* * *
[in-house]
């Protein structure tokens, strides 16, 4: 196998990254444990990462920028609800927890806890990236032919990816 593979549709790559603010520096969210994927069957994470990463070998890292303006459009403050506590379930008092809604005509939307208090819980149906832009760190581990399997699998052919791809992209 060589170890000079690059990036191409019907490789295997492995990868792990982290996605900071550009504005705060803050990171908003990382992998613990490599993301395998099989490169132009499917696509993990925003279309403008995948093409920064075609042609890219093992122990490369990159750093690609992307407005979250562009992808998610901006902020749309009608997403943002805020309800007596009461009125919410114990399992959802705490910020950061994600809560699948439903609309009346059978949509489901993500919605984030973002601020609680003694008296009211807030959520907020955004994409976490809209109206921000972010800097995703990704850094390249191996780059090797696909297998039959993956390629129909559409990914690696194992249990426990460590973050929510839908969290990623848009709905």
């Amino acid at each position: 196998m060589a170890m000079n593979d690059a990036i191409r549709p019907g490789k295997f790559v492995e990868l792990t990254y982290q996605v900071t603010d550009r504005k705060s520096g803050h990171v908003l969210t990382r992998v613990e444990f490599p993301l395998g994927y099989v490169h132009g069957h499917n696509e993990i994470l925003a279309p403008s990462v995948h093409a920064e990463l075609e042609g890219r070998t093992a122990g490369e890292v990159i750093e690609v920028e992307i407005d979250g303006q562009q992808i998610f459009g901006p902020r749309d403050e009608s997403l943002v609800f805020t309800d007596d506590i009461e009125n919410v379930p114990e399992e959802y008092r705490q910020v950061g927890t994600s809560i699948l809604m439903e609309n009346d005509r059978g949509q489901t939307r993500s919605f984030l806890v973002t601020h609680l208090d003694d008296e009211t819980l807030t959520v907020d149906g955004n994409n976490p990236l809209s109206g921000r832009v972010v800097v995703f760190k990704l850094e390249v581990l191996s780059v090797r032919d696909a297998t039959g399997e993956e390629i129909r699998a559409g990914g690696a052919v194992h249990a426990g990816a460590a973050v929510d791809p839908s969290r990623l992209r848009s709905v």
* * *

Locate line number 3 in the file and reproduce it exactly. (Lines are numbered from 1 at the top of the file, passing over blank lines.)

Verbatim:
């Amino acid at each position: 196998m060589a170890m000079n593979d690059a990036i191409r549709p019907g490789k295997f790559v492995e990868l792990t990254y982290q996605v900071t603010d550009r504005k705060s520096g803050h990171v908003l969210t990382r992998v613990e444990f490599p993301l395998g994927y099989v490169h132009g069957h499917n696509e993990i994470l925003a279309p403008s990462v995948h093409a920064e990463l075609e042609g890219r070998t093992a122990g490369e890292v990159i750093e690609v920028e992307i407005d979250g303006q562009q992808i998610f459009g901006p902020r749309d403050e009608s997403l943002v609800f805020t309800d007596d506590i009461e009125n919410v379930p114990e399992e959802y008092r705490q910020v950061g927890t994600s809560i699948l809604m439903e609309n009346d005509r059978g949509q489901t939307r993500s919605f984030l806890v973002t601020h609680l208090d003694d008296e009211t819980l807030t959520v907020d149906g955004n994409n976490p990236l809209s109206g921000r832009v972010v800097v995703f760190k990704l850094e390249v581990l191996s780059v090797r032919d696909a297998t039959g399997e993956e390629i129909r699998a559409g990914g690696a052919v194992h249990a426990g990816a460590a973050v929510d791809p839908s969290r990623l992209r848009s709905v």